Extreme heat waves and drought due to climate change have the potential to shock the global food supply and send prices soaring, according to a new study.
The research, published Friday in the journal npj Climate and Atmospheric Science, assesses a worst-case scenario in which extreme weather hits two breadbasket regions in the same year, hammering winter wheat crops in both the U.S. Midwest and northeastern China.
Winter wheat is planted in the fall, goes dormant in winter cold, then gets harvested in early summer. The study found that the extreme weather conditions that would push those wheat crops beyond their physiological tolerances are becoming more likely. If such weather affected multiple regions at once — a scenario possible in today’s climate — it could stress the global food system in dangerous ways.
Erin Coughlan de Perez, the study’s lead author and a climate scientist and associate professor at Tufts University, said the research was meant to show political leaders and disaster responders the degree to which a critical crop is under threat, so that they can prepare accordingly for such a crisis.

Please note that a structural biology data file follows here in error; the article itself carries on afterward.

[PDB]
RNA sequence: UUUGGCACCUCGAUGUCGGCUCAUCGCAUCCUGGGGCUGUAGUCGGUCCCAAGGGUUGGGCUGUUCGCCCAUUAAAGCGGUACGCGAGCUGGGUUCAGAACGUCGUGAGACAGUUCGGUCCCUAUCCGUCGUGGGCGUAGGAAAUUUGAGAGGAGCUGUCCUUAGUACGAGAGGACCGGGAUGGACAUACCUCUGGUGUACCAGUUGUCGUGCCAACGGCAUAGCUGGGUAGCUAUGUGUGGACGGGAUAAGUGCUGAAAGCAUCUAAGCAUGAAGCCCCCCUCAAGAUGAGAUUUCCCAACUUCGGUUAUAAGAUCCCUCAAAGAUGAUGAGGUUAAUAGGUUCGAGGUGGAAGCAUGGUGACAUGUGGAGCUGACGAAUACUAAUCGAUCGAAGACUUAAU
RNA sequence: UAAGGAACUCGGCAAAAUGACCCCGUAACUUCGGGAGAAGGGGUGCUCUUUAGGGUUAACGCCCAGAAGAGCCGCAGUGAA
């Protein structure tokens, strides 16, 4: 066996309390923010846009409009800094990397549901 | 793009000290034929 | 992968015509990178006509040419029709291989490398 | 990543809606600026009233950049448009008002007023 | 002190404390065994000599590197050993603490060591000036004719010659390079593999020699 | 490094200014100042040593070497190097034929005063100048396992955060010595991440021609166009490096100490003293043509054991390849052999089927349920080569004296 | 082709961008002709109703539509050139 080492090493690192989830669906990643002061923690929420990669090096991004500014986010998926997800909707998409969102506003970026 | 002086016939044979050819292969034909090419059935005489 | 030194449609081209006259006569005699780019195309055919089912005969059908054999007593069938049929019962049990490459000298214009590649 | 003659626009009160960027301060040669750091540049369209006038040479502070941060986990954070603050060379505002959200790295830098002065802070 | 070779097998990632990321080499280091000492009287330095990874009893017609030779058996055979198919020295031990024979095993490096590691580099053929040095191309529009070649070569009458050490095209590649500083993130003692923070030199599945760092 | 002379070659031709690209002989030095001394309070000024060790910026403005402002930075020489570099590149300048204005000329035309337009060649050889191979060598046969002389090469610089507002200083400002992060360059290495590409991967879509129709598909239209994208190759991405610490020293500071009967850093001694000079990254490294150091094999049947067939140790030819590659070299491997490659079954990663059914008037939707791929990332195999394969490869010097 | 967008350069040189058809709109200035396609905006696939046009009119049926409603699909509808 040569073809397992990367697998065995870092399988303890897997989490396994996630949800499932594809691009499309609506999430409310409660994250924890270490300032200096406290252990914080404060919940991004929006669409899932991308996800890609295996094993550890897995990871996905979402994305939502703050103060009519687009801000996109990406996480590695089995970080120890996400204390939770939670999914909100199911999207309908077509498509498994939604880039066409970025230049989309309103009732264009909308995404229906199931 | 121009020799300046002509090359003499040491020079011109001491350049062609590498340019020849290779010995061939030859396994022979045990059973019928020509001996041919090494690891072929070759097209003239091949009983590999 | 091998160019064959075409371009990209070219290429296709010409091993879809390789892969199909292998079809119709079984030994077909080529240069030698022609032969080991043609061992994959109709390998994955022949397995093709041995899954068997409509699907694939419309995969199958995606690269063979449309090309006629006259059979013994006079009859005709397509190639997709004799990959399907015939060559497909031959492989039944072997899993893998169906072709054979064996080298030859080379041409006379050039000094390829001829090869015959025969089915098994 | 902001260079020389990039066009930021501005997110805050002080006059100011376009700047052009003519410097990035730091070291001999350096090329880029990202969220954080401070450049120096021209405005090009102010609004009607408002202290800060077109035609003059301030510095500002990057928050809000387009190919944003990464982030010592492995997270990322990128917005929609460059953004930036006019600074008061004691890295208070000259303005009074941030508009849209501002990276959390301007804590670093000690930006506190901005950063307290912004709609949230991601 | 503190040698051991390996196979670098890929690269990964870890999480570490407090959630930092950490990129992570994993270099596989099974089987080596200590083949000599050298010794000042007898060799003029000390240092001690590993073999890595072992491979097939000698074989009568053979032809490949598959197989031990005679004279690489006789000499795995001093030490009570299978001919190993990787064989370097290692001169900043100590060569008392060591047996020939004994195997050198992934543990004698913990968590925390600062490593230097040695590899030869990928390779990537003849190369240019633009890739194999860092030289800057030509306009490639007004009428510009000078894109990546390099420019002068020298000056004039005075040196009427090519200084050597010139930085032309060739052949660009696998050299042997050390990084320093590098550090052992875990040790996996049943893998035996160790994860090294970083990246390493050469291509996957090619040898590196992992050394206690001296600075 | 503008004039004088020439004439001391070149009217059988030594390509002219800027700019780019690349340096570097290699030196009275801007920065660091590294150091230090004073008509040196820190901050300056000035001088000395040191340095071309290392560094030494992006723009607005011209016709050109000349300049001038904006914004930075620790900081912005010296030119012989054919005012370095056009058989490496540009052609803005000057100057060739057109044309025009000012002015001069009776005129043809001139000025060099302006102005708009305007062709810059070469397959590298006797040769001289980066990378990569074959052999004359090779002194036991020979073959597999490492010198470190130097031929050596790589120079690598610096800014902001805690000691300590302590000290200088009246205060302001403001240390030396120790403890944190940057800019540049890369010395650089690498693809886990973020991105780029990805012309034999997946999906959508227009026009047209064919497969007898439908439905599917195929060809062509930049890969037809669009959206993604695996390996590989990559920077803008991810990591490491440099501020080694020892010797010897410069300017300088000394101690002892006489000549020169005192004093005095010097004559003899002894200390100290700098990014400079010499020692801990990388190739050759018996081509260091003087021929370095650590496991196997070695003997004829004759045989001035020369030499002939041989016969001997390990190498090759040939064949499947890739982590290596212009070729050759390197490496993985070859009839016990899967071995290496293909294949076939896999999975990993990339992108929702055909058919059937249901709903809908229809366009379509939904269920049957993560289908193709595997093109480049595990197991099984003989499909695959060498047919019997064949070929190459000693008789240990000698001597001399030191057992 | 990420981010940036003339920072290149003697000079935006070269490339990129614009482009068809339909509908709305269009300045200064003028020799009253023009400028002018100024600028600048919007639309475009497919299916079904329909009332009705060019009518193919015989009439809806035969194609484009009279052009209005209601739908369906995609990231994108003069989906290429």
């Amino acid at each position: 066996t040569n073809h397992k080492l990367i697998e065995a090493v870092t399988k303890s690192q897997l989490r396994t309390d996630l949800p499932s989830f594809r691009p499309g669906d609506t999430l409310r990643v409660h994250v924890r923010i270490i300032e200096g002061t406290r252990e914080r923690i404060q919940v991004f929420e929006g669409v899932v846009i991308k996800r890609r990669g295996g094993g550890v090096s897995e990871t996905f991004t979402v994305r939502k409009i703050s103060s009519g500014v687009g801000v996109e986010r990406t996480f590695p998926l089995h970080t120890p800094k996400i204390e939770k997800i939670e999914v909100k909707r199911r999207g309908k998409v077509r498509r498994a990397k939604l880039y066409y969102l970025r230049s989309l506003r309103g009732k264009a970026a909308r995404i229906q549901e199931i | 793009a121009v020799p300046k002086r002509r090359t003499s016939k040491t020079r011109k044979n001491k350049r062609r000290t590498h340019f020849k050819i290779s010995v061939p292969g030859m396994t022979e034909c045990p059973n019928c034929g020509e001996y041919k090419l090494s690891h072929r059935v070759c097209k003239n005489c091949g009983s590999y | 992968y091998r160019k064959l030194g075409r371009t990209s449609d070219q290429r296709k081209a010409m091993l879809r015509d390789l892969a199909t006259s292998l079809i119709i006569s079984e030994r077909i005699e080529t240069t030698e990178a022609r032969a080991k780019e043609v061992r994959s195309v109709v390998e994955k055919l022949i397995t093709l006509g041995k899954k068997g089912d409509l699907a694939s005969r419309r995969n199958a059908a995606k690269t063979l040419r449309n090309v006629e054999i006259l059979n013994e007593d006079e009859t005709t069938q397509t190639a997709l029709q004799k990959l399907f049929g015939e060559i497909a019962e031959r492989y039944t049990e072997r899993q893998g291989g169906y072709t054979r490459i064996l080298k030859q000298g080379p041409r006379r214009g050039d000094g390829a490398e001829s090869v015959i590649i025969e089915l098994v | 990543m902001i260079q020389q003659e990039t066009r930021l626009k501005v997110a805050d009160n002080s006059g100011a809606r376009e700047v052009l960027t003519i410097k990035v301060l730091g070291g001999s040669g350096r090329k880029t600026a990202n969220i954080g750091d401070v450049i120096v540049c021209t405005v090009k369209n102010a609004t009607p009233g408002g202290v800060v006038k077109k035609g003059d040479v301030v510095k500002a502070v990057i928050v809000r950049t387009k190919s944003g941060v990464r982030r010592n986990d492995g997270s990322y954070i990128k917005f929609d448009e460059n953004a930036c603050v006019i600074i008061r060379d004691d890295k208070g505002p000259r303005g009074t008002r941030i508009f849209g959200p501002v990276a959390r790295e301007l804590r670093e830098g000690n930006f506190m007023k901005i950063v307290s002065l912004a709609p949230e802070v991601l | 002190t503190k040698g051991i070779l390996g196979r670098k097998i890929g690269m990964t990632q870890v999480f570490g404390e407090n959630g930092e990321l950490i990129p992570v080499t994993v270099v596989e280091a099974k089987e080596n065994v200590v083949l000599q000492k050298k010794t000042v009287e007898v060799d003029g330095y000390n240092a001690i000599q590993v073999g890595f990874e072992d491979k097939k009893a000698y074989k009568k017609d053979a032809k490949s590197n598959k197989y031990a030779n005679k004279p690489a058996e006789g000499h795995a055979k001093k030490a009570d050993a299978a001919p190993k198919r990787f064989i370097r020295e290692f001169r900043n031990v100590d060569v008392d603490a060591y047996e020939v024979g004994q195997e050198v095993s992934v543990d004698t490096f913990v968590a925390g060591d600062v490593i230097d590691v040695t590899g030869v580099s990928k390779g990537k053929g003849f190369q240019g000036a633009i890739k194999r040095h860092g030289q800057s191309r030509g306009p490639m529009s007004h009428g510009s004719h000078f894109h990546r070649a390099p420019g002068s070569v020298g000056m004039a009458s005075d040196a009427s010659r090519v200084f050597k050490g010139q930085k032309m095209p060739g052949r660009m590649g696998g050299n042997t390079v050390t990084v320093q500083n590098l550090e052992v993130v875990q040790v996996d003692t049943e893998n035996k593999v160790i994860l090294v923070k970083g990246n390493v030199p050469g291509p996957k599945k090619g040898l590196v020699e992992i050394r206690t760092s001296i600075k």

“We’re suffering from a failure of imagination in terms of what this could look like,” Coughlan de Perez said. “The whole point of imagining these serious consequences — we could take action to prevent them and build a more resilient system.”
Already, climate change is disrupting food production across the globe. The Horn of Africa, for example, suffered several years of drought beginning in 2020 that killed livestock and wiped out crops. The World Weather Attribution Network determined climate change was responsible for that drought, which left more than 4 million people in need of humanitarian assistance. [Continue reading…]